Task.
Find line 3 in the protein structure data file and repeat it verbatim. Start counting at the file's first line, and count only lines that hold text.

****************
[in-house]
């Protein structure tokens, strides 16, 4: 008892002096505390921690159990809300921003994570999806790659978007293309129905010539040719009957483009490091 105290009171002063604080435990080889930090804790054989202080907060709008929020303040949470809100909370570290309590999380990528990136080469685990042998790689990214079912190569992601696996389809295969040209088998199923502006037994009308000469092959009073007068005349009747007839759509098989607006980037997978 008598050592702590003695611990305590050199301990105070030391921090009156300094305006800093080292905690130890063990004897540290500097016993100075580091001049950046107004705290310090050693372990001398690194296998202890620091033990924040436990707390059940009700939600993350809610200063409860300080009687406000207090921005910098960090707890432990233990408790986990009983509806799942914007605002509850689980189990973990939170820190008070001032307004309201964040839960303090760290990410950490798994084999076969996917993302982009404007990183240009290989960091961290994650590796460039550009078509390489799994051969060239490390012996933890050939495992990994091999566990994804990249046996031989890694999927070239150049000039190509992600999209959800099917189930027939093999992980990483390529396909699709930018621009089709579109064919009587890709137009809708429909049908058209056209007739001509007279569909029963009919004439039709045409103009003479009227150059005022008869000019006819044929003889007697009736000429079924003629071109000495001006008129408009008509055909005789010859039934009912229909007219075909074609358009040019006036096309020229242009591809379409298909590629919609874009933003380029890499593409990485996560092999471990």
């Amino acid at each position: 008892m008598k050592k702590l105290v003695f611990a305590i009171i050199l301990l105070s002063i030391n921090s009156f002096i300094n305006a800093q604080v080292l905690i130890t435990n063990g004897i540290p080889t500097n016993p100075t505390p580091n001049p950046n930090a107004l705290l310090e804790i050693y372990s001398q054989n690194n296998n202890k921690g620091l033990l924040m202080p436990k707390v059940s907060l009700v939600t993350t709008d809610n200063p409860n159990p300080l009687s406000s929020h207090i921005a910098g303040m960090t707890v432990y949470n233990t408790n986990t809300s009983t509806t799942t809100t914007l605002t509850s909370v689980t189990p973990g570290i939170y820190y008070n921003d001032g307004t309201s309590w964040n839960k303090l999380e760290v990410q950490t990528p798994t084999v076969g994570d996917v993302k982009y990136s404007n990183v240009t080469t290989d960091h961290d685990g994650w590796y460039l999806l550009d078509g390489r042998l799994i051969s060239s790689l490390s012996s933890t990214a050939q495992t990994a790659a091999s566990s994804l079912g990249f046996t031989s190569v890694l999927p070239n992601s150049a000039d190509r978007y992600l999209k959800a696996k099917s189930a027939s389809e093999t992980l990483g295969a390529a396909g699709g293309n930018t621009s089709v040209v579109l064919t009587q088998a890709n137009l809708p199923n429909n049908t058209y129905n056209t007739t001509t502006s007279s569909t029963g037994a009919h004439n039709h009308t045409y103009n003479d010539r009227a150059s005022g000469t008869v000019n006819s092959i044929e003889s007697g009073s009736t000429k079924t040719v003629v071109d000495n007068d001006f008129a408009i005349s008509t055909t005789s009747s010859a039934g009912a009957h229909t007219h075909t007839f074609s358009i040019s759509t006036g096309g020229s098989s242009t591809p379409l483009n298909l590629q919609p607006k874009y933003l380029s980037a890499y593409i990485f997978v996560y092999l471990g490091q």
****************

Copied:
């Amino acid at each position: 008892m008598k050592k702590l105290v003695f611990a305590i009171i050199l301990l105070s002063i030391n921090s009156f002096i300094n305006a800093q604080v080292l905690i130890t435990n063990g004897i540290p080889t500097n016993p100075t505390p580091n001049p950046n930090a107004l705290l310090e804790i050693y372990s001398q054989n690194n296998n202890k921690g620091l033990l924040m202080p436990k707390v059940s907060l009700v939600t993350t709008d809610n200063p409860n159990p300080l009687s406000s929020h207090i921005a910098g303040m960090t707890v432990y949470n233990t408790n986990t809300s009983t509806t799942t809100t914007l605002t509850s909370v689980t189990p973990g570290i939170y820190y008070n921003d001032g307004t309201s309590w964040n839960k303090l999380e760290v990410q950490t990528p798994t084999v076969g994570d996917v993302k982009y990136s404007n990183v240009t080469t290989d960091h961290d685990g994650w590796y460039l999806l550009d078509g390489r042998l799994i051969s060239s790689l490390s012996s933890t990214a050939q495992t990994a790659a091999s566990s994804l079912g990249f046996t031989s190569v890694l999927p070239n992601s150049a000039d190509r978007y992600l999209k959800a696996k099917s189930a027939s389809e093999t992980l990483g295969a390529a396909g699709g293309n930018t621009s089709v040209v579109l064919t009587q088998a890709n137009l809708p199923n429909n049908t058209y129905n056209t007739t001509t502006s007279s569909t029963g037994a009919h004439n039709h009308t045409y103009n003479d010539r009227a150059s005022g000469t008869v000019n006819s092959i044929e003889s007697g009073s009736t000429k079924t040719v003629v071109d000495n007068d001006f008129a408009i005349s008509t055909t005789s009747s010859a039934g009912a009957h229909t007219h075909t007839f074609s358009i040019s759509t006036g096309g020229s098989s242009t591809p379409l483009n298909l590629q919609p607006k874009y933003l380029s980037a890499y593409i990485f997978v996560y092999l471990g490091q």